Specifically, it was found at the sites that while some of the Homo erectus tools have a single sharpened edge others were double-edged. Instead of only finding the expected large hand axes or picks, signature tools of H. erectus, the research team found both well-made hand axes and plenty of less-complex Oldowan tools and cores.
The story used to go: About 2 million years ago Homo habilis invented the first stone tools, which we call ‘Oldowan’ and these were very simple, then 1.8 to 1.7 million years ago Homo erectus changed toolmaking by creating large cutting tools such as hand axes - we call their tool technology ‘Acheulian.’ This second toolmaking method allegedly took over from the simpler, earlier version.
But now the authors of the Science Advances paper say their work demonstrates that Oldowan stone tool technology continued to be used even after Acheulian technology was invented. This shows that the toolmakers were flexible in their choices and, according to the news release, H. erectus had a “cultural complexity” that has not been “fully understood or appreciated in paleoanthropology.”
“The simple view that a single hominin species is responsible for a single stone tool technology is not supported,” Rogers emphasized in the university press release. “The human evolutionary story is more complicated.”
The work that had to be done and the quality of rock options in the area likely played a role in which stone tool technology the individual chose.
Revealing the Homeland of the Prehistoric Toolmakers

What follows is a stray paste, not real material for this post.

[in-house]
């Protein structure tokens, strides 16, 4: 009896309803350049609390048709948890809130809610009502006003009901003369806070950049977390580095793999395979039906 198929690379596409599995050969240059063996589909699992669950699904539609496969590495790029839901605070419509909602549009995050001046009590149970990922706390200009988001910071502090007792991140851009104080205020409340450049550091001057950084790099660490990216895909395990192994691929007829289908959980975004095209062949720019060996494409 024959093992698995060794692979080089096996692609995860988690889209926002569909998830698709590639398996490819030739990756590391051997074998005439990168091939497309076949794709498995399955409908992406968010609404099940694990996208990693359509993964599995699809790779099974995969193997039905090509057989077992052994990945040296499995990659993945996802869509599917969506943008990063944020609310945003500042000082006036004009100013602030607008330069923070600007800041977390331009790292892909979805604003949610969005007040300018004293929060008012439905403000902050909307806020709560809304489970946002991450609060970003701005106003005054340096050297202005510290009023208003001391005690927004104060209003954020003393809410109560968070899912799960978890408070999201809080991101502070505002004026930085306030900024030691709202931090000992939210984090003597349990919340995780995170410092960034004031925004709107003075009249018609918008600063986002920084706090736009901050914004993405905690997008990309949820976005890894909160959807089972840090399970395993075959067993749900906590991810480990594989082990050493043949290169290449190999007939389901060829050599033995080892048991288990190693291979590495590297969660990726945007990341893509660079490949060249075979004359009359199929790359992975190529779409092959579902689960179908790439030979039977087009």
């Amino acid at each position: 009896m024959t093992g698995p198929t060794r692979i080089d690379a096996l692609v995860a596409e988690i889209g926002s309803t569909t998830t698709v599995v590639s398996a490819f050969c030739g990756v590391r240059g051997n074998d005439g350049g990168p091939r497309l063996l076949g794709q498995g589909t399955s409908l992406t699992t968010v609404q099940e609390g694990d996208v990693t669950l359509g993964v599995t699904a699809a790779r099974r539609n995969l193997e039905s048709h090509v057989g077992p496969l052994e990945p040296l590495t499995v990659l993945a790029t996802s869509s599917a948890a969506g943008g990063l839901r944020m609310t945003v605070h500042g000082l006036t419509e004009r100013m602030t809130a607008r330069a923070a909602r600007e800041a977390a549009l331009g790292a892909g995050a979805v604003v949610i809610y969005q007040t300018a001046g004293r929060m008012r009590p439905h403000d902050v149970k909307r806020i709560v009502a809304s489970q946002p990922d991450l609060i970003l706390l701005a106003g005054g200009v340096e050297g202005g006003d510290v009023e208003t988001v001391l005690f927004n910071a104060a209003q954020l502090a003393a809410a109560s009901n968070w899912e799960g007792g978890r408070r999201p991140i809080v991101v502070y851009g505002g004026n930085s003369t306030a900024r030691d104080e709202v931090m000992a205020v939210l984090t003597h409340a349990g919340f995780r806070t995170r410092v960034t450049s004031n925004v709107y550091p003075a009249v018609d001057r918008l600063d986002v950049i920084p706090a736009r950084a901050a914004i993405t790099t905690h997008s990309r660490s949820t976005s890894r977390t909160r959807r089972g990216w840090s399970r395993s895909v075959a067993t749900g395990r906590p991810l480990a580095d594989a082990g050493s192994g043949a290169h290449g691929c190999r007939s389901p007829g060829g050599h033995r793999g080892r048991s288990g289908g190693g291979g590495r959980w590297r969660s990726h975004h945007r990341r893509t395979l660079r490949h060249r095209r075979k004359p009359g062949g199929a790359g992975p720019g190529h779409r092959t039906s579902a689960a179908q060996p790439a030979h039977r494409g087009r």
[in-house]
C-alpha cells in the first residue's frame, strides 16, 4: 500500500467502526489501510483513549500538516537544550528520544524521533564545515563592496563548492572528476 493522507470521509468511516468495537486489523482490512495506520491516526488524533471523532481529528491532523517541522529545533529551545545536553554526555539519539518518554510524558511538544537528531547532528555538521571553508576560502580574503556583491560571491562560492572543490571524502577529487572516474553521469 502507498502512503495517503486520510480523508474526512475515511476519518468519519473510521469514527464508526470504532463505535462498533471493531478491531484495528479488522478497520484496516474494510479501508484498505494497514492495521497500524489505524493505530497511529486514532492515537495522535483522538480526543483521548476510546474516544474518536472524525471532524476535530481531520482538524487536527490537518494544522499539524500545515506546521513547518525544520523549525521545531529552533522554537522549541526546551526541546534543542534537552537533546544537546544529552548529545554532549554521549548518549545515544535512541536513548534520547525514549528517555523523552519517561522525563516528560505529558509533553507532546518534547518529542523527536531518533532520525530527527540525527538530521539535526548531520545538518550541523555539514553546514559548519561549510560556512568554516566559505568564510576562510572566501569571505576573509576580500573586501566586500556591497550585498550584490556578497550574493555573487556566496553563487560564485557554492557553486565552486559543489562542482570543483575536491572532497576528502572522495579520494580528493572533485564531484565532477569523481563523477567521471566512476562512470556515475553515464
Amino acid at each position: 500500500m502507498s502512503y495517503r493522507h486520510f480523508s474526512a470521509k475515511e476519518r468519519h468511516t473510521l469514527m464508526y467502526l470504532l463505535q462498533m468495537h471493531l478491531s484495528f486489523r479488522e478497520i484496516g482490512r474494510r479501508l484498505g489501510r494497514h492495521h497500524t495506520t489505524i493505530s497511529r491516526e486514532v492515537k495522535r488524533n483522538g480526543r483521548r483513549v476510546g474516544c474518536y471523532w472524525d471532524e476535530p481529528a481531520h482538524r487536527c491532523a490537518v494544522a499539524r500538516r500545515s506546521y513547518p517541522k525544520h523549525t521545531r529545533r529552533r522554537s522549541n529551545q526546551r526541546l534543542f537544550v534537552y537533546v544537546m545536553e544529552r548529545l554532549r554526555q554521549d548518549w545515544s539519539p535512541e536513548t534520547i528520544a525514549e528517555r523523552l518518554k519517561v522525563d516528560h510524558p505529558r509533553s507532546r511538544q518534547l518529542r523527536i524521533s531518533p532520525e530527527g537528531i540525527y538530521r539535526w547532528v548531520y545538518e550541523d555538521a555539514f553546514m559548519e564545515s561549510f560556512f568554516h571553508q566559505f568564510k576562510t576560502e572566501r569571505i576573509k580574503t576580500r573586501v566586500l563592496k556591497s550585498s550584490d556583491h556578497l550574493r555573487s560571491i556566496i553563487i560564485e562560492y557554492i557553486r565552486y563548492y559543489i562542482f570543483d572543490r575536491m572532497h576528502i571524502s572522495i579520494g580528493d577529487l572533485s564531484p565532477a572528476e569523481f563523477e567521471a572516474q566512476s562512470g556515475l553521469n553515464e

Gona is in itself an interesting site to explore. It’s located in the Afar Triangle of Ethiopia, placing it by the more famous Middle Awash and Hadar sites, the homes of the famous skeletons “Ardi” and “Lucy,” respectively.
Isotope analysis on the older cranium found at Gona suggests that the individual had a heavily plant-based diet, but they also ate some animals that ate food from trees or shrubs. Environmental reconstruction of the Gona sites shows that rivers once flowed close to the prehistoric toolmakers’ habitats and there was woodland nearby as well.
Stone cobbles from the riverbed were taken by the H. erectus population to make tools and evidence of stone tool cut marks on an elephant toe bone and a percussion notch on an antelope leg bone indicates that they butchered both large and smaller animals, though the researchers are uncertain if the animals were hunted or scavenged by the toolmakers.
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Reconstruction of Homo erectus based on bones found by Eugène Dubois, as displayed in the Naturalis Museum in Leiden, the Netherlands. Reconstruction made by Kennis & Kennis in 2019. (Hay Kranen/CC BY 4.0)
The multidisciplinary team used a variety of methods to discover more about the H. erectus toolmakers and their homeland. The university news release says that the scientists employed: “standard field mapping and stratigraphy, as well as analyses of the magnetic properties of the sediments, the chemistry of volcanic ashes, and the distribution of argon isotopes in volcanic ashes.”
University of Michigan geologist Naomi Levin, one of the members of the research team demonstrated the importance of having a variety of experts present for this type of research when she said,
“Constraining the age of these sites proved particularly challenging, requiring multiple experts using a range of techniques over several years of field work. This is a great example of scientific detective work and how science gets done, drawing on a community of scholars and their collective knowledge of the geology of eastern Africa.”
The fascinating findings of both physical and behavioral variation in the hominins as well as the detailed picture of what the Homo erectus toolmakers’ environment could have been like supports the notion of engaging a multidisciplinary team to explore our distant past whenever possible.
Top Image: This small, gracile, almost complete cranium was found near Homo erectus tools in Ethiopia. Source: Dr. Michael J. Rogers, Southern Connecticut State University